he will _not_.
          (I cannot be positive which.)

[Illustration]



The Polar Bear


          The Polar Bear is unaware
            Of cold that cuts me through:
          For why? He has a coat of hair.
            I wish I had one too!

[Illustration]



The Lion


          The Lion, the Lion, he dwells in the waste,
          He has a big head and a very small waist;
          But his shoulders are stark, and his jaws they are grim,
          And a good little child will not play with him.

[Illustration]



The Tiger


          The Tiger on the other hand, is kittenish and mild,
          He makes a pretty playfellow for any little child;
          And mothers of large families (who claim to common sense)
          Will find a Tiger well repay the trouble and expense.

[Illustration]



The Dromedary


          The Dromedary is a cheerful bird:
          I cannot say the same about the Kurd.

[Illustration]



The Whale


[Illustration]

          The Whale that wanders round the Pole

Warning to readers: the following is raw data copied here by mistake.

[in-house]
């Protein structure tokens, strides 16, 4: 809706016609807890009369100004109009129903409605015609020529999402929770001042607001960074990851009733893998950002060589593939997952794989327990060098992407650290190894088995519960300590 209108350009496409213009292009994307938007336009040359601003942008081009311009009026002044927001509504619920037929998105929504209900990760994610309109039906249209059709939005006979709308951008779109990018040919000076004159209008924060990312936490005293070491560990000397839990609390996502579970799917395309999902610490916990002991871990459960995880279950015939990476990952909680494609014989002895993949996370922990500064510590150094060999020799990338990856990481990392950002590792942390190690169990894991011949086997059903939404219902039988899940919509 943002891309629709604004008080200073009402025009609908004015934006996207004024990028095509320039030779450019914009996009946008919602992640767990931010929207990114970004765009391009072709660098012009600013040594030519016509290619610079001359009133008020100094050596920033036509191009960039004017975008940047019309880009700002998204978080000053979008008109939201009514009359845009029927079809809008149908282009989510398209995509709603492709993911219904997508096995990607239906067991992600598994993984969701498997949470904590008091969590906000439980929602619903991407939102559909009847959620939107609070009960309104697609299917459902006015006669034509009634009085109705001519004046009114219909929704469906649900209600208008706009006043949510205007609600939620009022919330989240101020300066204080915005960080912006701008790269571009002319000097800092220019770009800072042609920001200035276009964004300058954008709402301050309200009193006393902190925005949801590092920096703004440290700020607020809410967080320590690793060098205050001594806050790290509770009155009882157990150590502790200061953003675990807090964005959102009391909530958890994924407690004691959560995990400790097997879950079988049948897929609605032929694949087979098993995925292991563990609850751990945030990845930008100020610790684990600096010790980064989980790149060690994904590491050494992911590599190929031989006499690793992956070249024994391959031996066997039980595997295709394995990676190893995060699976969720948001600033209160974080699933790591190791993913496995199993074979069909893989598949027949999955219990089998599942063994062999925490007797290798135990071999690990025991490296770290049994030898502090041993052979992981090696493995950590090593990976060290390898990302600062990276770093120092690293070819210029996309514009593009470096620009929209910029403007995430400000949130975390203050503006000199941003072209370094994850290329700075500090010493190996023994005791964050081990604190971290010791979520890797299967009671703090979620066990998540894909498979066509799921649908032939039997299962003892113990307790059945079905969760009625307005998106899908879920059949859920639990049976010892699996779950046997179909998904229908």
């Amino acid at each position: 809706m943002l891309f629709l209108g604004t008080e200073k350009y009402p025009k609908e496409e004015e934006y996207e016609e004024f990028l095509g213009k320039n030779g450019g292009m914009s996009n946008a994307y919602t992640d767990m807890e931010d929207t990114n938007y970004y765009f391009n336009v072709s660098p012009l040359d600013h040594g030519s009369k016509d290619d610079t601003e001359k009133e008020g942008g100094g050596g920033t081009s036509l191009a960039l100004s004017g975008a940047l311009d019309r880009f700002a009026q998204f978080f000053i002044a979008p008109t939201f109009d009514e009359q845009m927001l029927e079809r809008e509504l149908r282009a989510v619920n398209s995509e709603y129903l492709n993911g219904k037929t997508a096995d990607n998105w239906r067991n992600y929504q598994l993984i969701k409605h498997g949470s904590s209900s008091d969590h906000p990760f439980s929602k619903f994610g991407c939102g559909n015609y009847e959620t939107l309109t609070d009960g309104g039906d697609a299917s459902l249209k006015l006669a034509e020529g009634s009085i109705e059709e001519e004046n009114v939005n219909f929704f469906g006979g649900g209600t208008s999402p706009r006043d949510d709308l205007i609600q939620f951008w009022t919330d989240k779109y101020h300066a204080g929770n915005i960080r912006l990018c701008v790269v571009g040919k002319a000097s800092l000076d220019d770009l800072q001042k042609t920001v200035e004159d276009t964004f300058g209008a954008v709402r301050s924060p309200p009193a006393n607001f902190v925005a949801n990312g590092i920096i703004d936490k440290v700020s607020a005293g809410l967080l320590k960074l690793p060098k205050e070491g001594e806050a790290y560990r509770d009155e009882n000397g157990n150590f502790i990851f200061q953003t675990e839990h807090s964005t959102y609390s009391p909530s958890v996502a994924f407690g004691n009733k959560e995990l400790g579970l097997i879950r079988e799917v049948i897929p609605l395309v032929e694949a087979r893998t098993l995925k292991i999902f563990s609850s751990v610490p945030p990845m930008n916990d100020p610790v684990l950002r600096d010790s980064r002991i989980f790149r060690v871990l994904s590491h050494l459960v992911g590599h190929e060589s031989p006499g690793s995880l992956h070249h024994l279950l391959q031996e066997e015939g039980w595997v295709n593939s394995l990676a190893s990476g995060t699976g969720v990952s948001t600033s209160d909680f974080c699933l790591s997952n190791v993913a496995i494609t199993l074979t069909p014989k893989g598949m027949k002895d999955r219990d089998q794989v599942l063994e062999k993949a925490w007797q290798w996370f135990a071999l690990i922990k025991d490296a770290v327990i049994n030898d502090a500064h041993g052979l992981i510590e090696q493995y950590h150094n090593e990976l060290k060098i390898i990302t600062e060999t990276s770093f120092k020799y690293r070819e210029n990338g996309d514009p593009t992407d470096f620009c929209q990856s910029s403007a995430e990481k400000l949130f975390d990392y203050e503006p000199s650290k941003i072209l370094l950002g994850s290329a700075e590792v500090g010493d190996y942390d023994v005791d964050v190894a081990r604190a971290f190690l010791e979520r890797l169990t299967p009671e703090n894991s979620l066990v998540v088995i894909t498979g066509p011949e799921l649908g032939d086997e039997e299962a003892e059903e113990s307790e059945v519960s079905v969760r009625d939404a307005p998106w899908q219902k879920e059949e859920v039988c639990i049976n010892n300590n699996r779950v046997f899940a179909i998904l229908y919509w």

Is not a table fish.
          You cannot bake or boil him whole
            Nor serve him in a dish;

[Illustration]

[Illustration]

          But you may cut his blubber up
              And melt it down for oil.
          And so replace the colza bean
            (A product of the soil).

[Illustration]

          These facts should all be noted down
              And ruminated on,
          By every boy in Oxford town
              Who wants to be a Don.

[Illustration]



The Camel


[Illustration]

          "The Ship of the Desert."



The Hippopotamus


[Illustration]

          I shoot the Hippopotamus
            with bullets made of platinum,
          Because if I use leaden ones
                  his hide is sure to flatten 'em.

[Illustration]